Kah-Nee-Ta Resort (Kahneeta)
6823 Highway 8,
Warm Springs, Oregon
"A great weekend in the high desert"
We just returned from a wonderful weekend spent at the Kah-Nee-Ta Resort in Warm Springs. We started our journey by checking into The Lodge. Check-in was a snap and the folks were very friendly, even opening the door for us as we came and went.
The Lodge complex is a bit of a maze, but once you figure it out, it is easy to navigate. The room we had was a big room with 2 very comfy king sized beds, a desk, fridge, a table and chairs, coffee maker and beautiful balcony with a view. The art hanging on the walls were gorgeous pictures of tribe members from days past. The room was very comfortable, but we found sound travelled especially well through the walls.
The Lodge has a beautiful, big pool smack in the middle of complex, and on the hot days it was a refreshing relief. Just off the Pool is the Gym, which was well equipped with Precor machines, a hot tub, steam room, sauna and spectacular views. The gym is especially handy since the food at The Lodge was really good!
There are two main options for food in The Lodge itself – The Warm Springs Grill and the Chinook Northwest Grill. The Warm Springs Grill is a more casual environment and fancies itself a “New American Style Grill”. It serves lunch and dinner and we enjoyed salads, roast beef sandwiches and Mac and cheese, followed by games of pool, dancing to the live band (who play on weekends), and the kid’s arcade. This is a great place for dinner with the family.
The Chinook Northwest Grill is a higher end-option for dinner, but is the only option for breakfast. The first thing you notice when you walk in is an amazing view. For breakfast get there before 9:00a so you are not waiting in line. They offer a full menu, as well as a buffet. The buffet has a variety of options from pancakes, waffles and fry-bread to fruits, yogurts, eggs, and pastries. That fry-bread is completely addictive! Seriously! Try it with a little butter and their huckleberry/marionberry jam. It is heaven!
One very special food option is the Salmon Bake that happens in the summer on Saturday nights. Reservations are recommended to this very special evening full of the Warm Springs cultures. You can check their website for the dates and prices are $30/adult and $15/child over 6. The salmon is cooked traditionally over alder wood coals in the open by the Elders (and helpers). Dinner is served buffet style, and then the entertainment begins! Tribal dancing with full traditional wear happens right in front of you with live drumming. It gave our son more dance inspiration and he was able to go out with the dancers at the end for the “Friendship Dance”. He loved every moment and it was a great end to our day. As we were there during the Pow-Wow, many of the adult dancers were competing at the time of the Salmon Bake, so we were treated to some of the younger dancers showing what they have been learning. They did a great job! One adult dancer did make it up in time to show what the adults can do too. I thought it was a wonderful evening, and was actually happy we were there for the kids. Our show was a condensed version of the regular salmon bake show as there were still competitions to be won that night!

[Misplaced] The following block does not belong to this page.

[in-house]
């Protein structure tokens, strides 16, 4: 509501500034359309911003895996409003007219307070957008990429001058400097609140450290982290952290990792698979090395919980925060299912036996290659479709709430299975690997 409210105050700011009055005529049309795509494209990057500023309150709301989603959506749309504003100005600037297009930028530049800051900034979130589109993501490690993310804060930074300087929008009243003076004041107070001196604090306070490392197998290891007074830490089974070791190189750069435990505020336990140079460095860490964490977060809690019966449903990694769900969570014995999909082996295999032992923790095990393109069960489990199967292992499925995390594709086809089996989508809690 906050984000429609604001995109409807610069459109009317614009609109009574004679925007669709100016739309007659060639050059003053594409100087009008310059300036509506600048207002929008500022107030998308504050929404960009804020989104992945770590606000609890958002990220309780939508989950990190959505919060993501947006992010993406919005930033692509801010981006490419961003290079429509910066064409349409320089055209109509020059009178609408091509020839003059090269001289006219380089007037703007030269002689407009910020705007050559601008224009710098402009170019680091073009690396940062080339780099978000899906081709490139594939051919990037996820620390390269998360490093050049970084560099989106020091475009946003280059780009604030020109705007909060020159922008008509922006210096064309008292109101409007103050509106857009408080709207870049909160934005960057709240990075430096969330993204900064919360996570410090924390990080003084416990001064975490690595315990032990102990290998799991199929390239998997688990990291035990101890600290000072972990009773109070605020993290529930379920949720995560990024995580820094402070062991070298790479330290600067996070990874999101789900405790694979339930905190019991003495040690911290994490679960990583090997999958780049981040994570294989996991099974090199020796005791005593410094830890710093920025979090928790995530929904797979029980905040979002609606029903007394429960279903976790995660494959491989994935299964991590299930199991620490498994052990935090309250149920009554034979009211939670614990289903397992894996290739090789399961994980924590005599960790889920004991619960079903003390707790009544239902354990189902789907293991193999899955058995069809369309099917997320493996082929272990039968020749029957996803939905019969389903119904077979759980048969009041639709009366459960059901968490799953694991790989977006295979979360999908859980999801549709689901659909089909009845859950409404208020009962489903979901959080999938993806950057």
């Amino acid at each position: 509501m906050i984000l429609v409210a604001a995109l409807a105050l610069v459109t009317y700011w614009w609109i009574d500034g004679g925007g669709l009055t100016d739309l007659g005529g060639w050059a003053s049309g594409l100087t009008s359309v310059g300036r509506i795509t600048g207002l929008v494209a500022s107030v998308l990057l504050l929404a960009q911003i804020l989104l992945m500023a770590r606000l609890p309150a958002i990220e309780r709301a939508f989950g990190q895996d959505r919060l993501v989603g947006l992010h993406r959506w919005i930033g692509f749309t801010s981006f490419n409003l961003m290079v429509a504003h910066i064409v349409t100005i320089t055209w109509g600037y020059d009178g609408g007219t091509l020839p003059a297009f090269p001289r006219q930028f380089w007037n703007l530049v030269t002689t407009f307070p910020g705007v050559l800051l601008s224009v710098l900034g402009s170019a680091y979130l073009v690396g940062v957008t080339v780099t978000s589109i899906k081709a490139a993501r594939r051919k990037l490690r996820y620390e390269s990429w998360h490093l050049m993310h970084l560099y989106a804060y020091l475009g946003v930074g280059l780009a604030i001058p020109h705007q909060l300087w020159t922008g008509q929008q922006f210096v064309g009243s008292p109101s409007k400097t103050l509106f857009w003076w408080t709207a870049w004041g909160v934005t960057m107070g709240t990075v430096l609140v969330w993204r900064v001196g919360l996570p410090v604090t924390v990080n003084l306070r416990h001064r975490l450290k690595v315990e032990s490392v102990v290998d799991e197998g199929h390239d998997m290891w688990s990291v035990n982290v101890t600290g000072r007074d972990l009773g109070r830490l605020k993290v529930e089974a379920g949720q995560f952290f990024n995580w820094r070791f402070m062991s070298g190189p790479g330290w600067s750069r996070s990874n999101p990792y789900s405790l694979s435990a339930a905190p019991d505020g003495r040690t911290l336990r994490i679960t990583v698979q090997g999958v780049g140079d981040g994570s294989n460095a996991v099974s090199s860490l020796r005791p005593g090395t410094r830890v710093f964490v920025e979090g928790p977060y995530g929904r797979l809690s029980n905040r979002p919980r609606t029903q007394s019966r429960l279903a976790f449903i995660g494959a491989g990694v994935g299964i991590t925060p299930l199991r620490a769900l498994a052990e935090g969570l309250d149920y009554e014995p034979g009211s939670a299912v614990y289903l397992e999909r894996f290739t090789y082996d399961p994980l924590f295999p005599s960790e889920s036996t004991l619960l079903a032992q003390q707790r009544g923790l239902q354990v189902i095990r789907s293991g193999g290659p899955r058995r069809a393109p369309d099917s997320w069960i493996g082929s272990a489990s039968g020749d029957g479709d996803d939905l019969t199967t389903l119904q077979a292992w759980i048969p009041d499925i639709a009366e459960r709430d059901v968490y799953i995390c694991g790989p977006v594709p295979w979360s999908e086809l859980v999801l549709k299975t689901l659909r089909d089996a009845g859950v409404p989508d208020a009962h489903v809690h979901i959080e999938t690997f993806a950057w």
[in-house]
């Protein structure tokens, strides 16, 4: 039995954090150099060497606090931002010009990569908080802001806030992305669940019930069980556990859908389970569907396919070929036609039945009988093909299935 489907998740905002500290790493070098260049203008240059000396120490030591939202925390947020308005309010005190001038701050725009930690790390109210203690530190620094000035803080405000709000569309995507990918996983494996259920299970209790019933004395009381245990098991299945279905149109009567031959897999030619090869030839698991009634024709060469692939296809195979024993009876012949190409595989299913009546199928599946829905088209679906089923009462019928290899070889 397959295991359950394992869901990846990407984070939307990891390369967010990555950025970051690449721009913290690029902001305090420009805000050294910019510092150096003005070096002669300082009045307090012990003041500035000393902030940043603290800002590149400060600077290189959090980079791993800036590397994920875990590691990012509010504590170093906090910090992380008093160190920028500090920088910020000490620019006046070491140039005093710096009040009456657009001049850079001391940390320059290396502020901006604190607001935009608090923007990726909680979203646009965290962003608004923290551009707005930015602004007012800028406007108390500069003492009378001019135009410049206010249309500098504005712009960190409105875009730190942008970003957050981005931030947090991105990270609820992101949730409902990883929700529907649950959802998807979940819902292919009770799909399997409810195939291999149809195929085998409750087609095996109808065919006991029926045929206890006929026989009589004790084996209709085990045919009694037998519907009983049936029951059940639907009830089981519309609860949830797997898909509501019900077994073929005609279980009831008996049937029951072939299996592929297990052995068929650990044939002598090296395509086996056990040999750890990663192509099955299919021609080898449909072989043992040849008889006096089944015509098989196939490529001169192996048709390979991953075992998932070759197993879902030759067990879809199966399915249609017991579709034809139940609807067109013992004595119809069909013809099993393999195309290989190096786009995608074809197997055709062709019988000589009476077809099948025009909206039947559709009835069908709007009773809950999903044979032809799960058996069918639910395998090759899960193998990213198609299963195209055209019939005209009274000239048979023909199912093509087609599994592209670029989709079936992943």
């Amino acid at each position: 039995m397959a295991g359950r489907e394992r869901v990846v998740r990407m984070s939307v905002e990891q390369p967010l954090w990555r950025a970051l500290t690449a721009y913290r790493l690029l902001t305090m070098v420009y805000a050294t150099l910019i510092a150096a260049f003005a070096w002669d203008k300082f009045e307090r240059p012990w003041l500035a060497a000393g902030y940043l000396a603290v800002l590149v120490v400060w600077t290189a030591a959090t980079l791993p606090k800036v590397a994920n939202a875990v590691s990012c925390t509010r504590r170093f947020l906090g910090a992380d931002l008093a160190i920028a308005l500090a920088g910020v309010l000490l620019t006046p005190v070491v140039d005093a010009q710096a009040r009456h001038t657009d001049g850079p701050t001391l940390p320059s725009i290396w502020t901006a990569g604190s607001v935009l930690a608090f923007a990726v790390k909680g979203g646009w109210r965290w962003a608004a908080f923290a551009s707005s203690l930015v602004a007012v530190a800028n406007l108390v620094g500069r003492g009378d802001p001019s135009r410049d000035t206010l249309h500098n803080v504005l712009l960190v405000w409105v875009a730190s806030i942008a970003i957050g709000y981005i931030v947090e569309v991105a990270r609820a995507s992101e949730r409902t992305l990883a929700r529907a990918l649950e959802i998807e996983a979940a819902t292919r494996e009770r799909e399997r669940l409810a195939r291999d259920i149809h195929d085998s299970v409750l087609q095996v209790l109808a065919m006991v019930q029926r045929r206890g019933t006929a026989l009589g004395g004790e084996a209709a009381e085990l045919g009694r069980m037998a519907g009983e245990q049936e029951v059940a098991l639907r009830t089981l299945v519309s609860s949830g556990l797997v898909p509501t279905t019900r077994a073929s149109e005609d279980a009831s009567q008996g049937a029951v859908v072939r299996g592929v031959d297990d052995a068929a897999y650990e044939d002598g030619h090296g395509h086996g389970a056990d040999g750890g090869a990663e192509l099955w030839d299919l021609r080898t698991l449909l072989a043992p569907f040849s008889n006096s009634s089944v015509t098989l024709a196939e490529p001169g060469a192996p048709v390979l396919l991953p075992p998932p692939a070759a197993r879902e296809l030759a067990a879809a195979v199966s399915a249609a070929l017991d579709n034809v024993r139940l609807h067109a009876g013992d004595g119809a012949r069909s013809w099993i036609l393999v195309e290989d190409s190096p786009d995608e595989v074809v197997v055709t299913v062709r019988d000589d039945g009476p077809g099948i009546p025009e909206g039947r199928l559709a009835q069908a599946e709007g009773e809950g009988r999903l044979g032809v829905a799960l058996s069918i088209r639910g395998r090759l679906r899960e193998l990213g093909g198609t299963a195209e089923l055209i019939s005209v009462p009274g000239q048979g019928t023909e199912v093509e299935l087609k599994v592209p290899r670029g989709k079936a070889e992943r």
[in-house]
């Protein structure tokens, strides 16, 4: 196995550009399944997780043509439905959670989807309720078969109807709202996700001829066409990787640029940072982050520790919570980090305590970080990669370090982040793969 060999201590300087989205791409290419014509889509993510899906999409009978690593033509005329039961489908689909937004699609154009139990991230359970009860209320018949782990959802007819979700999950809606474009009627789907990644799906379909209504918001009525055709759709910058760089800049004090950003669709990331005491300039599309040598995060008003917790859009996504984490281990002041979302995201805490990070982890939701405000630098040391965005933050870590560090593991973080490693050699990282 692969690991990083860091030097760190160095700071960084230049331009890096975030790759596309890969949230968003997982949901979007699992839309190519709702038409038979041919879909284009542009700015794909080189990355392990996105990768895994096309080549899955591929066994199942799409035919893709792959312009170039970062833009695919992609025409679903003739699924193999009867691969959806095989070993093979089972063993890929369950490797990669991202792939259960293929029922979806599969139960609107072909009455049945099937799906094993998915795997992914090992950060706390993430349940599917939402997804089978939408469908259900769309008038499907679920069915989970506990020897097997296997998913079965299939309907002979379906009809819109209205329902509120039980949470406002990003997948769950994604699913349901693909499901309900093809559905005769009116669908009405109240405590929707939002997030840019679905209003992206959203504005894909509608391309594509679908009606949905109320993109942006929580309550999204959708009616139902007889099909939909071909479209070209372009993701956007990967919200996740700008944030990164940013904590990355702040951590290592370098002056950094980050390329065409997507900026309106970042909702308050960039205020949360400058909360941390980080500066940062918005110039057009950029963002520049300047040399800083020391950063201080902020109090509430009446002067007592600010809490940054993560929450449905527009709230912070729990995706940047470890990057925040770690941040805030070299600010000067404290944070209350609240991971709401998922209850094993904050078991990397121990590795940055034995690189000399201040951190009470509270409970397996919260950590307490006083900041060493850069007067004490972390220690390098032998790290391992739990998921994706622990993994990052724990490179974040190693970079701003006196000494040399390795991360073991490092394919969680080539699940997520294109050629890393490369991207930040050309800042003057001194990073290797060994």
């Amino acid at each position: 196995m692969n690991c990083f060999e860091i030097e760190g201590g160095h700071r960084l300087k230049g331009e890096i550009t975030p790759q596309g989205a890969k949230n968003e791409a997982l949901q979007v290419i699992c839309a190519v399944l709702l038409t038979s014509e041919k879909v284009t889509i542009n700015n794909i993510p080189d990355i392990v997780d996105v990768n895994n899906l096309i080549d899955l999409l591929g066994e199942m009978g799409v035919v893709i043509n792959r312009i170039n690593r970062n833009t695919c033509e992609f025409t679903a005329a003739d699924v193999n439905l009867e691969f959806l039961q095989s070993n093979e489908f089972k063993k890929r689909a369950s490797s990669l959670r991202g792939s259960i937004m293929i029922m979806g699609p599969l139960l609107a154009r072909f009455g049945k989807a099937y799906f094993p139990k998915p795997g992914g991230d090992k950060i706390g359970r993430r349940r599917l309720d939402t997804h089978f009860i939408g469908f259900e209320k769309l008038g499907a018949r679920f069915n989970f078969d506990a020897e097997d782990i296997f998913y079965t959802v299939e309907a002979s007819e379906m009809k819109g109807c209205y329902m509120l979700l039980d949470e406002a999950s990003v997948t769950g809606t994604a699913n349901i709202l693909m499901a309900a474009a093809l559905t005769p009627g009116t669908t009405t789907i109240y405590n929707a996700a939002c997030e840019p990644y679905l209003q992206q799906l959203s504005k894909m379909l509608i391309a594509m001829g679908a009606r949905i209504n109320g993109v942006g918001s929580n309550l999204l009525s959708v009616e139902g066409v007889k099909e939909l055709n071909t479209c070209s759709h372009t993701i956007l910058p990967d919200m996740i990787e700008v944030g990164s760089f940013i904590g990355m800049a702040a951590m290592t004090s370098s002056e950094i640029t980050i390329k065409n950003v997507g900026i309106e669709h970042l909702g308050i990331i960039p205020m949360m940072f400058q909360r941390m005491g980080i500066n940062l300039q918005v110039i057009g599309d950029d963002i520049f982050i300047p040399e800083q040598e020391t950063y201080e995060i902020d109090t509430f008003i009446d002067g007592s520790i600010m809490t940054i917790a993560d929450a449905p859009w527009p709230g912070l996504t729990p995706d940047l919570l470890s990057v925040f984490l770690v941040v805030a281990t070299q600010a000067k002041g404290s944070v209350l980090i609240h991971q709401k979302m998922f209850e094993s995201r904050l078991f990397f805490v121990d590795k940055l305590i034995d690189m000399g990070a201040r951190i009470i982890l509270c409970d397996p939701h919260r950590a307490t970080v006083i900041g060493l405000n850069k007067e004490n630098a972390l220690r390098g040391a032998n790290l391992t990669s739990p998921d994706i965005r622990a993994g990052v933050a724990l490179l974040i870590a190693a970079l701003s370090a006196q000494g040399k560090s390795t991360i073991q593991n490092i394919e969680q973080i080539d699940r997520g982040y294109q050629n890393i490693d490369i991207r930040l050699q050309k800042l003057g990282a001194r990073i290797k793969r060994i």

The main activities for kids can be found in the Village at the Kah-Nee-Ta Resort. We enjoyed the mineral pool for swimming and the slides were good fun. Kids need to be 48" tall to ride them (there are no exceptions). There is a small slide for kids under 48" that many children were enjoying. If you forget your float for the pool, fear not! There is a huge selection of them in the check in office. We found the changing rooms to be clean and well stocked. Bring in some change for the lockers if you like. We had lunch at the pool side snack shack. We had salads and hot dogs, but hamburgers and fries were also on the menu.
We didn't get a chance to do it, but there is also mini-golf, a play structure and other activities in the Village. The stables are across the road for the Horseback riding tours. Our guy wasn't old enough to do a ride, so we are saving that for next time. We will also save the river-rafting for next time too!
A weekend there is good, but there are so many activities you will find something new to do each time you visit (or you could just extend your stay!).
We want to thank Kah-Nee-Ta for hosting our weekend! As always, the opinions expressed here are our own and we were under no obligation to leave a positive review.